Hiddink warns Chelsea of Juventus backlash
Guus Hiddink has warned Chelsea not to underestimate the challenge that faces them in Turin in the away leg of their Champions League tie against Juventus despite beating the Italian side 1-0 at Stamford Bridge on Wednesday evening.
Striker Didier Drogba gave the Blues their slender advantage ahead of their last-16 second leg contest in a fortnight with a 12th minute winner at Stamford Bridge.
But while the Blues prevented Juventus from scoring a vital away goal, the interim Dutch coach knows the biggest test is yet to come.
''It is good to have a clean sheet because Juventus now have to try and score,'' said Hiddink. ''We will try to score there, but it will be difficult. Juve are smart and are always dangerous around the box. It will be hard.''
Hiddink had no complaints about Drogba, who was marginalised by predecessor Luiz Felipe Scolari. The Dutchman insists he has never had a problem with the Ivorian's commitment or motivation since he succeeded the Brazilian earlier this month.
''I cannot and will not talk about the past because I was not here to judge, but what I normally ask from professional players is to be very committed,'' added Hiddink. ''There has not been one player that I have had to motivate. If I had to motivate a player, then I think I start fighting with him or neglecting him.
''I have not had this problem at all with Drogba. From the first day I was here, he enjoyed training and worked hard. He worked hard against Villa and again tonight. I don't have any problems with under-motivated players.''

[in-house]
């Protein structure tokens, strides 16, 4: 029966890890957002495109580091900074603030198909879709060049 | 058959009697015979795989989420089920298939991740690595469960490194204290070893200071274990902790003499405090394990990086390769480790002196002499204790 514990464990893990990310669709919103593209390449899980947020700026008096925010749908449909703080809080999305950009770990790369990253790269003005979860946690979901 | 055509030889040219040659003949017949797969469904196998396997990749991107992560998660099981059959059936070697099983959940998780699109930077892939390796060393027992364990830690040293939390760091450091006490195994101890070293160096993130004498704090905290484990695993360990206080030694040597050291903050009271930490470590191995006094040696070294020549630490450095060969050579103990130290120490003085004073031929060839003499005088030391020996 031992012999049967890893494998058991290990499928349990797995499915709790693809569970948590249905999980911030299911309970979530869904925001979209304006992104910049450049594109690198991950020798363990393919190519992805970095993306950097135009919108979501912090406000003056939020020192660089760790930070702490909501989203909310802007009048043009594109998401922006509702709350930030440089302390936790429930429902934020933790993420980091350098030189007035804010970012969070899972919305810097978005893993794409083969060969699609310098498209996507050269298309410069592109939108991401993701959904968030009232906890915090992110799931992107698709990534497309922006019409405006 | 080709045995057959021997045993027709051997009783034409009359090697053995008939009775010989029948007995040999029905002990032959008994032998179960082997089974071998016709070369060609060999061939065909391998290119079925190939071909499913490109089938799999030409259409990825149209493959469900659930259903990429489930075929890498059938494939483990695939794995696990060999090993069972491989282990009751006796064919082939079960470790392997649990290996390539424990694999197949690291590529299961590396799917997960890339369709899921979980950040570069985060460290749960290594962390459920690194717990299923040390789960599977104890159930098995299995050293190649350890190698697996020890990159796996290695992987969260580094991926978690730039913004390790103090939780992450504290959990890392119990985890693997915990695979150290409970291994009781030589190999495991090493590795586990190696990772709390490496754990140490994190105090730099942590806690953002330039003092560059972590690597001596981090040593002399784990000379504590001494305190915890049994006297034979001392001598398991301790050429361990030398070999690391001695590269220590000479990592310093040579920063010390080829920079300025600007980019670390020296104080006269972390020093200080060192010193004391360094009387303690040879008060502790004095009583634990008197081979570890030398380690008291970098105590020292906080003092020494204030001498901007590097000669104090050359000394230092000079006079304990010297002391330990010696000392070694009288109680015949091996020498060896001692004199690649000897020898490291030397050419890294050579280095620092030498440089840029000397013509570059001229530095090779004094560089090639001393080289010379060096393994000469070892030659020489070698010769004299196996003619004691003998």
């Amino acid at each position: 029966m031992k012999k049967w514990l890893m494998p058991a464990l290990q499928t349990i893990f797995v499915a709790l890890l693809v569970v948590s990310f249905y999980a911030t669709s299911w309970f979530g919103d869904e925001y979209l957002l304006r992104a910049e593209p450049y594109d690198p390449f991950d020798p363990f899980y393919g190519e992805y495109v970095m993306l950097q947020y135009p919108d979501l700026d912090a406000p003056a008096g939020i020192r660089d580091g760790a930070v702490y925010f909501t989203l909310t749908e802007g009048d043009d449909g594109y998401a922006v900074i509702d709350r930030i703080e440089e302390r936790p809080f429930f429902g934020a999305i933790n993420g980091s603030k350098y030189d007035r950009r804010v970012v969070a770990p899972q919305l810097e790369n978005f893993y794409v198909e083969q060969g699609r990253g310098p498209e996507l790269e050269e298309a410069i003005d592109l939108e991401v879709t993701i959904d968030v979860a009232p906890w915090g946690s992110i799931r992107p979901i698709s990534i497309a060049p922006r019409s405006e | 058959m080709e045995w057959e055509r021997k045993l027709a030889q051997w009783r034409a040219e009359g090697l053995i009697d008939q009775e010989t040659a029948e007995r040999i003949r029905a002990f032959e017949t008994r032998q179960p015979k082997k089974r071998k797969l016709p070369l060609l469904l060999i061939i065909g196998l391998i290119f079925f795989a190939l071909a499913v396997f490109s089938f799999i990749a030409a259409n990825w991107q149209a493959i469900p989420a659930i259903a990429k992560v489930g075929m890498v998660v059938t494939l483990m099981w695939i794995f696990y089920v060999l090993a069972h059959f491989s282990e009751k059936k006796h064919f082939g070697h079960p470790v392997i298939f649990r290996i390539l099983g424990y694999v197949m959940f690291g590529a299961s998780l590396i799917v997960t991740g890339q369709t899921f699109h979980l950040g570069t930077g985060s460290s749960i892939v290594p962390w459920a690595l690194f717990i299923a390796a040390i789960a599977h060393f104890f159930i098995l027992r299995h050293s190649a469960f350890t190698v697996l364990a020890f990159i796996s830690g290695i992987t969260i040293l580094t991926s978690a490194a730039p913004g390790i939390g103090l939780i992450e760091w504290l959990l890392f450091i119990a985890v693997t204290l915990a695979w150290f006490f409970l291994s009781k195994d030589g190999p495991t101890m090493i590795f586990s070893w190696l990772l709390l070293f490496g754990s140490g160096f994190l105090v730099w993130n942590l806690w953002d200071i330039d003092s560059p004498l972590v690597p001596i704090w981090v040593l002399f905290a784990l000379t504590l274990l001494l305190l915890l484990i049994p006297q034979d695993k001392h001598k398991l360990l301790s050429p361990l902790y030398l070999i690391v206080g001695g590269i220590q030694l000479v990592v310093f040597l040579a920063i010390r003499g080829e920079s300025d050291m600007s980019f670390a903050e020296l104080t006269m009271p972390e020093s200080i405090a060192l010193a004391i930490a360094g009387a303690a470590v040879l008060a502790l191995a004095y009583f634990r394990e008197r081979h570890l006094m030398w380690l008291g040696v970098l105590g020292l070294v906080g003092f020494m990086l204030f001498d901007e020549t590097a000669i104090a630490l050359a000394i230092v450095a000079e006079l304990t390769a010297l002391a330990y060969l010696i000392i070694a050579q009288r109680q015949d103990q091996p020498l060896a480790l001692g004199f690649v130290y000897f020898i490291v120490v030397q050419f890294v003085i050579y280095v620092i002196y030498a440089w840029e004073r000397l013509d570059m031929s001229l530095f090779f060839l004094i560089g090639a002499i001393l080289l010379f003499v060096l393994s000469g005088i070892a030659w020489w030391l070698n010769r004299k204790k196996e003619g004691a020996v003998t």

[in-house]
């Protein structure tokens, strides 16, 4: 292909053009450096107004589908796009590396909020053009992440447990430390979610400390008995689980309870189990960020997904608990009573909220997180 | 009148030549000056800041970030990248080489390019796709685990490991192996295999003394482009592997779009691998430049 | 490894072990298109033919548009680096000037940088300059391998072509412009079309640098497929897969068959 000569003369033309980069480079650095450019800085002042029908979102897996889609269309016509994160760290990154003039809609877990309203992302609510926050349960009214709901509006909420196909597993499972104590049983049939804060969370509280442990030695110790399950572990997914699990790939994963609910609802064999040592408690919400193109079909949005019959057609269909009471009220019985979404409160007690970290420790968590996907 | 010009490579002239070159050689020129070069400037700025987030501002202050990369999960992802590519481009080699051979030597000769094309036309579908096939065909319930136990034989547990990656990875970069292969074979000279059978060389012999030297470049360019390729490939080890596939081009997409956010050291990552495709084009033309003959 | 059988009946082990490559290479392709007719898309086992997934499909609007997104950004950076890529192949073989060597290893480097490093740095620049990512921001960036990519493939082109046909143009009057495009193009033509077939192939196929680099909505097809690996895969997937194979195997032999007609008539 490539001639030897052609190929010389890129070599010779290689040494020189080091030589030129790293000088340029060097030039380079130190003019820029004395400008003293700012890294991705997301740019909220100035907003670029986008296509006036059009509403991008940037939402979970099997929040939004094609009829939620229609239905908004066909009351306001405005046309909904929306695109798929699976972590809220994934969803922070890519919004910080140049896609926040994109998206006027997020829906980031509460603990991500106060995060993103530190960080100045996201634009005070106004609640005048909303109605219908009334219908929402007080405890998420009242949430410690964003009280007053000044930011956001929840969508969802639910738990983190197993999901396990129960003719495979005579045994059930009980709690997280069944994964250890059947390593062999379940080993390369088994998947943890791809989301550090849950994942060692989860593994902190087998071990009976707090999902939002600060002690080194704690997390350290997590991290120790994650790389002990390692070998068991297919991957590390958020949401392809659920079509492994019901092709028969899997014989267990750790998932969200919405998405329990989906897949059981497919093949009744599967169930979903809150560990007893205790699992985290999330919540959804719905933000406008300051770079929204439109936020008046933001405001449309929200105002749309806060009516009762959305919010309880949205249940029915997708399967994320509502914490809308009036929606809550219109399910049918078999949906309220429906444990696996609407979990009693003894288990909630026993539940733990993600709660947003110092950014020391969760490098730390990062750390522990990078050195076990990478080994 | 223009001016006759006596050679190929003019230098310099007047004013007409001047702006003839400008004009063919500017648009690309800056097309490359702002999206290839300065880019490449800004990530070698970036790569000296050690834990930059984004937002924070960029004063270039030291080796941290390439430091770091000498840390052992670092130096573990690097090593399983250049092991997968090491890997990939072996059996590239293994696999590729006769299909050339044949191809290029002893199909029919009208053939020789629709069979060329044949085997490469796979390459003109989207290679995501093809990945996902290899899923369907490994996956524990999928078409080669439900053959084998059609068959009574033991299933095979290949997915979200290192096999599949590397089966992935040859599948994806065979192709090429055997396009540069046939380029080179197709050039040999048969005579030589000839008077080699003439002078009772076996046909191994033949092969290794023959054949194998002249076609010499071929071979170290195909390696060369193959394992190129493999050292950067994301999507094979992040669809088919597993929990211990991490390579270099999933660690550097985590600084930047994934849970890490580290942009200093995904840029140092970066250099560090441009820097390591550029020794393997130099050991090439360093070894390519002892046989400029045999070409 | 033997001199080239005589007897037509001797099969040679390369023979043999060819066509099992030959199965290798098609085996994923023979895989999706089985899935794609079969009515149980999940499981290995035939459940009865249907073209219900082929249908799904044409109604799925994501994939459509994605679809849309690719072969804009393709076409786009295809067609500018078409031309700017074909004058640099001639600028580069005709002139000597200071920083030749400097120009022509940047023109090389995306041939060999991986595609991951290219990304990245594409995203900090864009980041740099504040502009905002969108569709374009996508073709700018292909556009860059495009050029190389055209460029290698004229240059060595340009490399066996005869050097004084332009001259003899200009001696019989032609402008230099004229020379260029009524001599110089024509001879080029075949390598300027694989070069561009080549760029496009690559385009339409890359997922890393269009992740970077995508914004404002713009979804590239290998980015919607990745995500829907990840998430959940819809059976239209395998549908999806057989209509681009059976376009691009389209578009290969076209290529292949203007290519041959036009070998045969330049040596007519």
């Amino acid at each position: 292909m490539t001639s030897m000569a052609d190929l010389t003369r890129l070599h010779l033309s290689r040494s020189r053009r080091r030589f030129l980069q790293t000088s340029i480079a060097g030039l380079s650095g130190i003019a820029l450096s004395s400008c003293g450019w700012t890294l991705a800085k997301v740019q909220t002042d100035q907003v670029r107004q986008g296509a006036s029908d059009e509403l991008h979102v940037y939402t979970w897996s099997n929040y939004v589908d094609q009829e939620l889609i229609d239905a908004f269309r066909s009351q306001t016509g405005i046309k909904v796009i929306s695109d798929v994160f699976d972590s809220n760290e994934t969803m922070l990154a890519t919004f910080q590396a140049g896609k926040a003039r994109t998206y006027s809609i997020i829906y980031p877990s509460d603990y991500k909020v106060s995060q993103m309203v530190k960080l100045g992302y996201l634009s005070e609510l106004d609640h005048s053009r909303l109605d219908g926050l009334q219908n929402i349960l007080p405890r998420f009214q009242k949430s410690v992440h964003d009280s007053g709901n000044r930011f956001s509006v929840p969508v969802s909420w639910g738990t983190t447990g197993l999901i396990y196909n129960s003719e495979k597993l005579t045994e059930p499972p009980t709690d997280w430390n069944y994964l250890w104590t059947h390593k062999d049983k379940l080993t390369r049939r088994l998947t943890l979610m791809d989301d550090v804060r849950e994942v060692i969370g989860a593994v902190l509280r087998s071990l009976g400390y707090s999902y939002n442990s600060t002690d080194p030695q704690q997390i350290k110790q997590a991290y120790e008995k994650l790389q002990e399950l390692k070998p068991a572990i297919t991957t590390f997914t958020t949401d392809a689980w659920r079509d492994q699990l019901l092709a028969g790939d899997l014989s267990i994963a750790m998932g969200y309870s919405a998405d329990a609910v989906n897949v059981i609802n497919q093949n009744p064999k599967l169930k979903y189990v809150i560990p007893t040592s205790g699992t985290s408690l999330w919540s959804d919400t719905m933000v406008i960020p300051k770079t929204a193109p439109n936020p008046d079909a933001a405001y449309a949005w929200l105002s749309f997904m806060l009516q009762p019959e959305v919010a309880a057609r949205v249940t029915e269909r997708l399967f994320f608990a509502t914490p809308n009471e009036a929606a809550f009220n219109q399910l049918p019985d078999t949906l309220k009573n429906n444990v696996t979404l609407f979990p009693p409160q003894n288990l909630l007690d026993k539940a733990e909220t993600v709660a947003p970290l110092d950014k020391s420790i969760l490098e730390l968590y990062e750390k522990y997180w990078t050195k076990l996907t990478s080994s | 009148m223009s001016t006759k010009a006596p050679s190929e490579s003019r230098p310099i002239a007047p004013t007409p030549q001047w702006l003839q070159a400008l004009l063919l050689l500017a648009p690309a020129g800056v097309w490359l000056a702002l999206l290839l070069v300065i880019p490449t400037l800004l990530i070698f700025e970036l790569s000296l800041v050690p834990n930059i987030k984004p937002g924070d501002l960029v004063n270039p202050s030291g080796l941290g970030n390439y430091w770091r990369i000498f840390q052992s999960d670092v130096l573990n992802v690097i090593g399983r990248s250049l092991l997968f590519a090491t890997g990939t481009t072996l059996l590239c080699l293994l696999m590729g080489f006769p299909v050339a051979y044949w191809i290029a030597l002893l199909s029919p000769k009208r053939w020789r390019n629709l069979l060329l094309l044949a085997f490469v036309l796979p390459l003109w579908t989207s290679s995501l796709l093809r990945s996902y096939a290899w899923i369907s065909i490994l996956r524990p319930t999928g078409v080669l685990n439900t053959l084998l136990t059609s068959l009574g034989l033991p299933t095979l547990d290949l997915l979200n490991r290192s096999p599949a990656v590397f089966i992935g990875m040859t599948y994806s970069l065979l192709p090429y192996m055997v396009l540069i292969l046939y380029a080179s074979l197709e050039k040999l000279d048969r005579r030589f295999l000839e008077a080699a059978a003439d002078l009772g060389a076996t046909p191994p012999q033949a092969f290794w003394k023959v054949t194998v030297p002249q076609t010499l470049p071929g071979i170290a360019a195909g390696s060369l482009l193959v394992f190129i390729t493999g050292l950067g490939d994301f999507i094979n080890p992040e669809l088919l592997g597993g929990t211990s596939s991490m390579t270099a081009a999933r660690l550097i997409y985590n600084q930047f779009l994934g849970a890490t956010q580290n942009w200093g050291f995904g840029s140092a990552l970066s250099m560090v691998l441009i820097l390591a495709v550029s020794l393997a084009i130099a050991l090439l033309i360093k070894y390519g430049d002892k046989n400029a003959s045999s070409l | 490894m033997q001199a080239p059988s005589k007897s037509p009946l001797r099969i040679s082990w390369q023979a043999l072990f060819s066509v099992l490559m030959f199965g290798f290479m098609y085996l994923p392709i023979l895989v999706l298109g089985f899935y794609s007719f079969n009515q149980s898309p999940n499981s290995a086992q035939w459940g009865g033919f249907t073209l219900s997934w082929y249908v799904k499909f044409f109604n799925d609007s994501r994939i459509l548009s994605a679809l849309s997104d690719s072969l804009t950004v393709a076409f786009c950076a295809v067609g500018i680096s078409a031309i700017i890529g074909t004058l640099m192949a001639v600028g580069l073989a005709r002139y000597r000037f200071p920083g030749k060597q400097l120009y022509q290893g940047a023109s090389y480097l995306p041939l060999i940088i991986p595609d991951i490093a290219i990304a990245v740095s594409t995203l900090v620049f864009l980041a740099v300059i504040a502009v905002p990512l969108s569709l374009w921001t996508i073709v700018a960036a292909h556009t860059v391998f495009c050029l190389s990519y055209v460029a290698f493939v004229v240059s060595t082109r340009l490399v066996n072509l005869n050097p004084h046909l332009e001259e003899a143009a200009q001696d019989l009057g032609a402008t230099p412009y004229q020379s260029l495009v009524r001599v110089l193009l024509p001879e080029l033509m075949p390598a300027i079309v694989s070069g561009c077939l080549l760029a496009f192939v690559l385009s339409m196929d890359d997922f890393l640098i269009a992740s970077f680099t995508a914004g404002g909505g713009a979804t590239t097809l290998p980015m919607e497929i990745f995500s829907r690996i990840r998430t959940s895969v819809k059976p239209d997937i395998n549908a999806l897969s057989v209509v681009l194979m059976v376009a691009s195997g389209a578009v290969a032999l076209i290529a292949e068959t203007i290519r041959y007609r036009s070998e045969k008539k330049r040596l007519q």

Drogba was adamant that his return to form was not down to the change of coach.
''No, no, I don't think it's because of a change of manager,'' he said. ''We did our best. It was a difficult game and we created chances to score more but it's a good result.
''We need to improve a lot of things but it's good for the team that we have players who can make a difference and score goals.''
Former Chelsea boss Claudio Ranieri was delighted with the warm reception he received from the home fans before the kick-off but rued the lack of an away goal for his Juve team.
Ranieri failed to win a trophy in his four years in charge at Stamford Bridge but received a louder round of applause than Hiddink.
''I have to say I was extremely happy with the reception, because it showed they had not forgotten me,'' said the Italian, who was replaced by Jose Mourinho in the summer of 2004.
Ranieri believes Juventus can still turn the tie around but would have preferred to have gone home with an away goal.
''Scoring an away goal in a match like this would have been better for us,'' he added.
''We knew going into the game that it would be difficult. That's why it was important for us to try and get a goal. Perhaps it would have been better to play not so well and get a result.''